“… [Daas is] hailed as the voice of a new generation…poetic, straight-talking and often comic…The musical quality of the novel is key – the story races along with the pace of a song or a poem…Daas’s overriding message is that you don’t have to give up any part of yourself: you can inhabit a host of seemingly clashing identities at once.”—THE GUARDIAN

“The Last One is a thoughtful examination of a character who deeply wants to be known despite lacking the tools to do any of that self-excavation. The work is tender and sweet, lyrically built, and reprises itself in fascinating ways. Who are we apart from our family? Can we face ourselves? Can we love? Fatima Daas asks these questions the way many of us do: plaintively, longingly, and with a tremendous amount of heart.”—Kristen Arnett, author of With Teeth and the New York Times bestseller Mostly Dead Things

“Fatima Daas’s monologue is constructed by fragments, as though she were updating Barthes and Mauriac for Clichy-sous-Bois. She carves out a portrait, like a patient, attentive sculptor…or like a mine searcher, aware that each word could make everything explode, and you have to choose them with infinite care.”—Virginie Despentes, author of the Man Booker International Prize-Shortlisted “Vernon Subutex” Trilogy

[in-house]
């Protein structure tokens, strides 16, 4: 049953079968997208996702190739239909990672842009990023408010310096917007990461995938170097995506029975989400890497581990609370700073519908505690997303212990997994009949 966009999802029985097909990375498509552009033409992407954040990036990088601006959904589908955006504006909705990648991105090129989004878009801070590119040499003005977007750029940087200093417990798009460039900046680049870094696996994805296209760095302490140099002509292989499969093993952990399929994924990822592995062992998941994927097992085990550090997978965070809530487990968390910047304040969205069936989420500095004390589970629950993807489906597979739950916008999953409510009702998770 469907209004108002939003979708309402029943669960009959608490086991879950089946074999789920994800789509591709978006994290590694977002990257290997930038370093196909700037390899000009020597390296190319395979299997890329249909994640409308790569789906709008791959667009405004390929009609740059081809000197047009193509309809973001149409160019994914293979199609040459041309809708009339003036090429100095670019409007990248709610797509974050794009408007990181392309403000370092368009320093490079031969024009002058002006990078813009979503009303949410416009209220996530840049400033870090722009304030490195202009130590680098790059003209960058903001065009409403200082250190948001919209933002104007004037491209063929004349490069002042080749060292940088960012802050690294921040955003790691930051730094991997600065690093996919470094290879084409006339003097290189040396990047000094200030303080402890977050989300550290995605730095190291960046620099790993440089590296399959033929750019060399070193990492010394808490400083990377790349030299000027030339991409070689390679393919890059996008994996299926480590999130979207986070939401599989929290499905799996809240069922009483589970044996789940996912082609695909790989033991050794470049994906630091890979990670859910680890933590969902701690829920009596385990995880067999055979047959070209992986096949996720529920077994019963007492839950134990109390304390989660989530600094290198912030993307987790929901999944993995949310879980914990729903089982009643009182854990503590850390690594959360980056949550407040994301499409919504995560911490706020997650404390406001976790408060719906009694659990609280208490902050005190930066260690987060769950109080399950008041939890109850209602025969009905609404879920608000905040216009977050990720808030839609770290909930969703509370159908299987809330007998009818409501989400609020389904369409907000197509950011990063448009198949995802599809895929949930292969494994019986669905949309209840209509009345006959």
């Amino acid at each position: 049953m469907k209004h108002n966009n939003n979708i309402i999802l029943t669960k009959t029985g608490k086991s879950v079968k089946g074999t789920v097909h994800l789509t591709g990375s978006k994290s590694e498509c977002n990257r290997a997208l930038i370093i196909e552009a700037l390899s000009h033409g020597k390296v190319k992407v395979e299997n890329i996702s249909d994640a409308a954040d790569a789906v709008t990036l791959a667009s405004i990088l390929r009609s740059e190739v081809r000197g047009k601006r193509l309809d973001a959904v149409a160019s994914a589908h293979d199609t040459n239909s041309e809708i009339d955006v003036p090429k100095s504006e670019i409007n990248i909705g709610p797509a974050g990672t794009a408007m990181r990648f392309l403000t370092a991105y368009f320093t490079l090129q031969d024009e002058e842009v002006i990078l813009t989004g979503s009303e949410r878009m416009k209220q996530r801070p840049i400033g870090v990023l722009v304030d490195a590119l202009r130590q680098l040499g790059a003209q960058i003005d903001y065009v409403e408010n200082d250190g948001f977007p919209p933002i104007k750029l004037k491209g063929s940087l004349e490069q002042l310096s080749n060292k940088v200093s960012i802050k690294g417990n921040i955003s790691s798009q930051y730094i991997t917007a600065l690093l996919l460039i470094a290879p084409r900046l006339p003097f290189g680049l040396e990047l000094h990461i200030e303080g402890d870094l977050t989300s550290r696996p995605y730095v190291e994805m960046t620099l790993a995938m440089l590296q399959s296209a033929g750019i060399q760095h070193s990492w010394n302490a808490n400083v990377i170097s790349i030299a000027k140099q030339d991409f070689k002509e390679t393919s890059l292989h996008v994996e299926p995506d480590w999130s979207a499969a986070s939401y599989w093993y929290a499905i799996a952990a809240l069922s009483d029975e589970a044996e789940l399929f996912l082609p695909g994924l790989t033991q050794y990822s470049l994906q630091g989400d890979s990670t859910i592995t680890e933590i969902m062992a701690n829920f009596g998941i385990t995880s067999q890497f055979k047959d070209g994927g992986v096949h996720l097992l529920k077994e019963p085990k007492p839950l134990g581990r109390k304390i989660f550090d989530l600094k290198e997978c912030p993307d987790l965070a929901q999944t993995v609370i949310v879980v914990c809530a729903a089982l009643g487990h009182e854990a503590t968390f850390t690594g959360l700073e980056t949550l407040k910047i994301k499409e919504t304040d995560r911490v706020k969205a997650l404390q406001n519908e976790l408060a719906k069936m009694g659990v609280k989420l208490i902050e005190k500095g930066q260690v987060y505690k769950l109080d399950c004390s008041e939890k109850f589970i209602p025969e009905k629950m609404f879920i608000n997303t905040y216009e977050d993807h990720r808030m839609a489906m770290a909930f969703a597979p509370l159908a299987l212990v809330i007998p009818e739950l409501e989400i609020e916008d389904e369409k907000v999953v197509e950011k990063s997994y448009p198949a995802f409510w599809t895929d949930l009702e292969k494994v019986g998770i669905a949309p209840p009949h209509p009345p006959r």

“In The Last One, Fatima Daas uses words like bold and vivid brush strokes, exploring identity through lyricism. I tore through this incredible work of art in one sitting, but I often took a moment to catch my breath and admire the defiant beauty at the heart of this book.”
—Abdi Nazemian, author of Stonewall Honor Book Like a Love Story


“The novel, comprised of vignettes and fragmented memories, is coalesced by Fatima’s attempt to comprehend, or perhaps mend, the conflicting multiplicity of her self—queer, Muslim, Algerian-French, woman. Each scene opens in a diary-like manner: ‘My name is Fatima,’ followed by a personal fact—sometimes trivial, such as the consequence of her naming or her like/dislike for commuting—and other times, a profound reflective statement: ‘I regret that no one taught me how to love’. The entire book charts her pilgrimage of probing about in the study of love, of creating and maintaining meaningful and intimate relationships with other people, with God, or with herself. All of this is interlaced with disparate interpretations of cultures and languages, often governed by paternalistic attitudes…Vergnaud’s translation deftly handles these tender, delicate vignettes, and honours the intercalation of Arabic words and wordplay that Daas interweaves in her spare narrative…like the most vivid traits of memory, select specifics are emphasised in further relief, brought to attention in a deliciously concise style of writing…The Last One is a novel that challenges what constitutes faith and its validity, between society’s shared meaning and love in all its variant forms—the interdisciplinary and complex nature of love as subject, explored in mental and physical wellbeing, religious faith, sexuality, romance, parenting, and childhood. In dislodging taboo and its simplistic designations, it grapples instead with the multiplicity of our identity, exploring the full range of how we may fight to find meaning in the fragmented nature of life.”—ASYMPTOTE JOURNAL BLOG